We began traversing through the mountains of southern Ecuador. The views were incredible. Banana, cacao, and coffee trees grow so thick on the mountainsides that it looks like a jungle. But that’s Andean farming: the steep mountainsides are patchworked with well-tended crops containing multiple species all mixed together to reap the benefits of nutrient-rich soil. It’s a farming technique that’s been used for centuries: when the Europeans showed up, they mistakenly thought that the Americas were just naturally blessed with abundant edible plants, not realizing that the forests they were walking through were actually farms. As we sped through mountains lush with trees, we were a little distracted by the fact that our bus was only on pavement about 30% of the time. The rest of the time we were driving THROUGH rivers, crossing sketchy bridges, or bumping along dirt roads. Thank god for Dramamine.
Taking a Ranchero from Zumba, Ecuador
Although our instructions told us 6 hours, we arrived in Zumba in 4. Usually this would be cause for celebration. A South American bus 2 hours ahead of schedule? That’s impossible. The shitty thing was that the only bus taking us to the next leg of the trip left 3 hours later, and we had nothing to do. The town of Zumba doesn’t much to offer tourists. It has a karaoke bar, but no bank. This has no point to my story but I thought it was worth mentioning. The bus terminal is also located a couple of miles outside of town. So, we set our backpacks against the bus terminal wall, and sat down on the ground. We each took turns writing on the laptop as we waited (note to travel blogging couples: bring 2 laptops!). For lunch, we stopped by the lone street vendor to buy a plate of boiled yuca, salsa, and a skewer of grilled meat for S/.1.50 (50 cents USD) each. I think the meat was chicken. Please god be chicken, and not cuy (aka guinea pig. It’s a local delicacy. We’ve been avoiding it).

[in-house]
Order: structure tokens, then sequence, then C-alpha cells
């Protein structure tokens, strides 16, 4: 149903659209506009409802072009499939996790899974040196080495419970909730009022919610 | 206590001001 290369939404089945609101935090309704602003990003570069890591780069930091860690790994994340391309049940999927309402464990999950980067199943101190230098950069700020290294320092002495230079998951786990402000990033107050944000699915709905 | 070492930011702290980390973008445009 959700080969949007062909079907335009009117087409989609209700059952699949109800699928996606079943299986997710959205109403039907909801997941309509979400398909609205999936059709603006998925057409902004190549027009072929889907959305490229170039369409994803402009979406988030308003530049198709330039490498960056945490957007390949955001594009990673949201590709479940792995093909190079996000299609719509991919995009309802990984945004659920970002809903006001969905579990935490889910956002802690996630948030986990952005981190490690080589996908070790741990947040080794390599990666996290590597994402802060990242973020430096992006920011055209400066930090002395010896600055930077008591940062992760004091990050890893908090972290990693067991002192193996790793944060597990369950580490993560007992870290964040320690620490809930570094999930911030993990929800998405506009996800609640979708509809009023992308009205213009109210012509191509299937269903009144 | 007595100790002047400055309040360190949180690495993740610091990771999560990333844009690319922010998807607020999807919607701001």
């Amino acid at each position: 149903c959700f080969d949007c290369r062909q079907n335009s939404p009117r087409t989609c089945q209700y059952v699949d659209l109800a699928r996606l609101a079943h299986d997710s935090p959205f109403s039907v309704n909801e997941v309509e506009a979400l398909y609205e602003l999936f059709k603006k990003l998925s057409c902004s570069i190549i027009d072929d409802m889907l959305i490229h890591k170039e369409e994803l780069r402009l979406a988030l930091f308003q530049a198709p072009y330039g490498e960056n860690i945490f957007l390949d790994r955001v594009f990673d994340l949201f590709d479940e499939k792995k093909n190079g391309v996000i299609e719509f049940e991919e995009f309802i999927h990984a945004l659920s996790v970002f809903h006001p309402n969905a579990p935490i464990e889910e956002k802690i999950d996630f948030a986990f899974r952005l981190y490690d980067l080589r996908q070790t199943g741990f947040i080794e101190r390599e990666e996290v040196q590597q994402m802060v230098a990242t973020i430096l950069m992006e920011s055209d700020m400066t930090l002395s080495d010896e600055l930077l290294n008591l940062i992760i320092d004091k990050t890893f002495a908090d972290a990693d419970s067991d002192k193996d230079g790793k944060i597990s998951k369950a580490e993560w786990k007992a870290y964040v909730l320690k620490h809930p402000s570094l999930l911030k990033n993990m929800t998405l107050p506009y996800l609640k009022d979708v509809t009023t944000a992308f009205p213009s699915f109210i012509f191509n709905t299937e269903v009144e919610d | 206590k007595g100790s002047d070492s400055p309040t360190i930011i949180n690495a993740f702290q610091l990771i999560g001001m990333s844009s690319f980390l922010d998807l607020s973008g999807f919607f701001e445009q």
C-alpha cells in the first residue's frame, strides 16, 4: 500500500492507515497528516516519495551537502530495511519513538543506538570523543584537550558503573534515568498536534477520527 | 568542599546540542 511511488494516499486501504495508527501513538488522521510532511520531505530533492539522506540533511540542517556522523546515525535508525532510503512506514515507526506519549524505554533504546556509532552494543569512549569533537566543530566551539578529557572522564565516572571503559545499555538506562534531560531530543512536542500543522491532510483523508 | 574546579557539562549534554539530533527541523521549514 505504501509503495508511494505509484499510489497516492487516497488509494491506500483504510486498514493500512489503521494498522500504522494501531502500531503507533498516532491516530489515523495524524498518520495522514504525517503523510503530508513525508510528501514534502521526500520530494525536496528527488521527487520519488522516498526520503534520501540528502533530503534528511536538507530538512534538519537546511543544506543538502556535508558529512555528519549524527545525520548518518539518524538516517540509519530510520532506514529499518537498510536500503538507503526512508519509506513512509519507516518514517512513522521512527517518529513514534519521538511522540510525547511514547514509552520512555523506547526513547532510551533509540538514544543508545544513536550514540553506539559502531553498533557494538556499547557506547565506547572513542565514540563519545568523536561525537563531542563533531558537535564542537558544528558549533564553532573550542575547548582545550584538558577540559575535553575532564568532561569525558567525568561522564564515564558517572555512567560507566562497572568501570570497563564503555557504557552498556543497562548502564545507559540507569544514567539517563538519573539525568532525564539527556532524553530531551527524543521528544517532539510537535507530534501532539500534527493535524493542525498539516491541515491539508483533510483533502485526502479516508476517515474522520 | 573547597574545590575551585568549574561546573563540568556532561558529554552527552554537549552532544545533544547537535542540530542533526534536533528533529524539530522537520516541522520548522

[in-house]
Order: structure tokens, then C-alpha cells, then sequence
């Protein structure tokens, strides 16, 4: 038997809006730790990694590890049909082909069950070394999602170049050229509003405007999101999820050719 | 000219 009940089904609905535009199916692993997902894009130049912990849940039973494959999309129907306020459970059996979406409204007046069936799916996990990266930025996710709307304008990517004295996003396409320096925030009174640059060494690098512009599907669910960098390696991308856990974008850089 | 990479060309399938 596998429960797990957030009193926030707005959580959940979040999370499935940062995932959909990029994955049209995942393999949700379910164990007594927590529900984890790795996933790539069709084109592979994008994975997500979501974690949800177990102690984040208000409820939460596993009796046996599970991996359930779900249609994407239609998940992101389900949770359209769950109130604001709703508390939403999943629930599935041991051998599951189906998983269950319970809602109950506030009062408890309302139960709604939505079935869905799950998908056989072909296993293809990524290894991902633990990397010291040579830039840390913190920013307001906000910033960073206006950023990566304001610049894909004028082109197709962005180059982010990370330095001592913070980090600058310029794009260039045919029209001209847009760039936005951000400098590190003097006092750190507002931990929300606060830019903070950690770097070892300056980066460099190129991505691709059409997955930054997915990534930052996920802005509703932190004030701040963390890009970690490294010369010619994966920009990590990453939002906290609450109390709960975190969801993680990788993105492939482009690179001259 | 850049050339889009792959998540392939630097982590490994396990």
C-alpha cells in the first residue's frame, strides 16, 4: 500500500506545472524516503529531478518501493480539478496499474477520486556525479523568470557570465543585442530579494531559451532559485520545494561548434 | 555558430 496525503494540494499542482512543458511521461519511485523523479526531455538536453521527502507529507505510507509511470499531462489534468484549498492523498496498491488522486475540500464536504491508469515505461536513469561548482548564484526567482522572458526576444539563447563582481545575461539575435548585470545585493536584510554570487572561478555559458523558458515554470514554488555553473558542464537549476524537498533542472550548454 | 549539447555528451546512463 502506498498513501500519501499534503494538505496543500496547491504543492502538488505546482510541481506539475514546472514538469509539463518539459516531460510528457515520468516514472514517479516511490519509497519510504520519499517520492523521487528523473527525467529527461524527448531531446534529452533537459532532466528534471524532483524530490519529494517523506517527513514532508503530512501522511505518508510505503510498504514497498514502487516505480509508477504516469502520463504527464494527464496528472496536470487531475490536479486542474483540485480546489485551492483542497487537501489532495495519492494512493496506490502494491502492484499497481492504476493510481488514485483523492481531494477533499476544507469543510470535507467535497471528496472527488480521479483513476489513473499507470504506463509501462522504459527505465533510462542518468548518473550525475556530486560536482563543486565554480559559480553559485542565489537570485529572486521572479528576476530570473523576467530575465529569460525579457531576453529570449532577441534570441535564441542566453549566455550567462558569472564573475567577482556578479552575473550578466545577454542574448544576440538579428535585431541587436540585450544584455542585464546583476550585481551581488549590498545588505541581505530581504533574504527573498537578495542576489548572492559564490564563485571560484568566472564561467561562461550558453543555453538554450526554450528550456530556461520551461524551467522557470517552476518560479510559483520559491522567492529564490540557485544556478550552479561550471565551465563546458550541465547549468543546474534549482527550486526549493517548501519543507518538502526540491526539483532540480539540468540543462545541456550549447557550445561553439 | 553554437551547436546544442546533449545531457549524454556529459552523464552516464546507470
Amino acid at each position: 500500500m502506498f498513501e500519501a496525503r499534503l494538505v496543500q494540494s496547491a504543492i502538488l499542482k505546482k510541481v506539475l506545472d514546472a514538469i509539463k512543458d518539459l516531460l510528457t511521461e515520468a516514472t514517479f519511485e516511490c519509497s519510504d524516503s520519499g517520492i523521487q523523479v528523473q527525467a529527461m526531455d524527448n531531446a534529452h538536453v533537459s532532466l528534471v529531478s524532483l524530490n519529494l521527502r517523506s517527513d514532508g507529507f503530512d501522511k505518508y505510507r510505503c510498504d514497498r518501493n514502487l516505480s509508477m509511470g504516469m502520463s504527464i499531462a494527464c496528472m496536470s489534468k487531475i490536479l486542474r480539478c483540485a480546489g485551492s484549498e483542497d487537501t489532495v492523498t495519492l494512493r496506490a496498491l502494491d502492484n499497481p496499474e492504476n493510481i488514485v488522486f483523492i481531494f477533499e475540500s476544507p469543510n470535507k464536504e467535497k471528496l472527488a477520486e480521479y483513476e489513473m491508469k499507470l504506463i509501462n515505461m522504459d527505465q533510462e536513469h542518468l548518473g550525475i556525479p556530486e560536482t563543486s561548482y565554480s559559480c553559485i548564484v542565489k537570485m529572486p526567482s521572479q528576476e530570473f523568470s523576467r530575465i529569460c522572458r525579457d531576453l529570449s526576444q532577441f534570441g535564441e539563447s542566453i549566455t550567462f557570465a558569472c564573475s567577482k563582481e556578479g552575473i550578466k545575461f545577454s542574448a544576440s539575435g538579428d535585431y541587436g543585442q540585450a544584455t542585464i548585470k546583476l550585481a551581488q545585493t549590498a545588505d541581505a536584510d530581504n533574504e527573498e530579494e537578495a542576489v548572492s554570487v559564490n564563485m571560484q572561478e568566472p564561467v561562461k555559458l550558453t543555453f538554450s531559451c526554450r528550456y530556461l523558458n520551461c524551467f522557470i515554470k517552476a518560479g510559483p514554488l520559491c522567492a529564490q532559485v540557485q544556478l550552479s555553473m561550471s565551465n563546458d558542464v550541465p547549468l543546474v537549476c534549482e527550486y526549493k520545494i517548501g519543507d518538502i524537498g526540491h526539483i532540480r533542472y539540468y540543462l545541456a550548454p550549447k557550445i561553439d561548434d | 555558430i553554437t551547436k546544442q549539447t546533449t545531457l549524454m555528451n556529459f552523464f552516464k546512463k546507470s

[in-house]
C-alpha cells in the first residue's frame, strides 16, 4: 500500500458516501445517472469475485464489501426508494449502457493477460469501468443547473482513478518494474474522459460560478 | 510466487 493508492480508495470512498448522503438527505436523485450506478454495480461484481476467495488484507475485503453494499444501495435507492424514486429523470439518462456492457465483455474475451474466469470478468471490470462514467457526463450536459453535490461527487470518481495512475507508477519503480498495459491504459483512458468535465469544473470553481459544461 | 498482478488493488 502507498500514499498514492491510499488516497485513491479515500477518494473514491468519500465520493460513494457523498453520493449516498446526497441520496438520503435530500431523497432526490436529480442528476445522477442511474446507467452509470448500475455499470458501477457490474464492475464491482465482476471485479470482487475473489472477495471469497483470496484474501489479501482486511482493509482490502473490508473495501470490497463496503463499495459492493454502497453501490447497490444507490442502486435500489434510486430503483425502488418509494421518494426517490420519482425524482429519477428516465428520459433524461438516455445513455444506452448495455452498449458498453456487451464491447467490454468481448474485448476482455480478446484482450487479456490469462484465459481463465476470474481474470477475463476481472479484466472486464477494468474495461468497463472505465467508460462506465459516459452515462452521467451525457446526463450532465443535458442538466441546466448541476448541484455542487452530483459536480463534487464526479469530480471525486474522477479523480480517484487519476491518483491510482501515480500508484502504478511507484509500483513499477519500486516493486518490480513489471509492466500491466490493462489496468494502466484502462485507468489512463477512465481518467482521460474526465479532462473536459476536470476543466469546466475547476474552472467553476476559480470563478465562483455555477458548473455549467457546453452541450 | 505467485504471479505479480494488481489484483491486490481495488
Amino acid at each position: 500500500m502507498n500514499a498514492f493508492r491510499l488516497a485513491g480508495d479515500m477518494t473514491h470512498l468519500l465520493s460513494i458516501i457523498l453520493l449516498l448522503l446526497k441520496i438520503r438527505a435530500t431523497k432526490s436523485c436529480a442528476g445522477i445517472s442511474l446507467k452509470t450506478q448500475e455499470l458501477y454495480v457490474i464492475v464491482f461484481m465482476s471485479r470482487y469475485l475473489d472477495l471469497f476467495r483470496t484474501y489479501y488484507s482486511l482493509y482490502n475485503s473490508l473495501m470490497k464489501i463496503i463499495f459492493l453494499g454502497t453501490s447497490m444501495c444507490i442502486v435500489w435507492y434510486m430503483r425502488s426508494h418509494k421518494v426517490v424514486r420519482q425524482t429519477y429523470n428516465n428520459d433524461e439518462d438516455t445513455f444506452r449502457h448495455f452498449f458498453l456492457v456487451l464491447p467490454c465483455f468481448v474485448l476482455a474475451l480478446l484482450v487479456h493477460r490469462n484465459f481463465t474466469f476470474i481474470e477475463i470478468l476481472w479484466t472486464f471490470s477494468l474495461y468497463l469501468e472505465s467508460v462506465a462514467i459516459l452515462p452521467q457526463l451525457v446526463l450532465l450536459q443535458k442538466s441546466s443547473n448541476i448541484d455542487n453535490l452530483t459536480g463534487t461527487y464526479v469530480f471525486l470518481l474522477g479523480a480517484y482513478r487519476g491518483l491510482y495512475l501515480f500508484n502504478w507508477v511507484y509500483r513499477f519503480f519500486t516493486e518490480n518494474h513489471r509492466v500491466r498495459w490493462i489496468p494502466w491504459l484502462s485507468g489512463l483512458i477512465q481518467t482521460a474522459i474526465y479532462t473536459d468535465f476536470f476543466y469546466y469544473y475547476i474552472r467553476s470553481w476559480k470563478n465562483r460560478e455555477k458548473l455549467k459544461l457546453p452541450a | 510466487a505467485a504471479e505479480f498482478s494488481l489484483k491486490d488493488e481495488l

The next leg of our border crossing trek was via “Ranchero.” Izhcayluma graciously described this vehicle as “a mix between a truck and a bus.” Let me just be real honest with you. This shit looked like it was bought off the discount lot at Disney World. It literally looked like a parking lot tram, or maybe the Safari truck in Animal Kingdom (side note, did you know Lia used to work at Disney World?). Yes, the front is a truck. The back looks like fucking church pews smooshed forward to maximize seating. There are no doors, no handles, no seatbelts, and no hope for a comfortable ride. Right as we were grabbing our seats, school let out, and dozens of kids piled on the Ranchero. I felt like I was back at work on a field trip.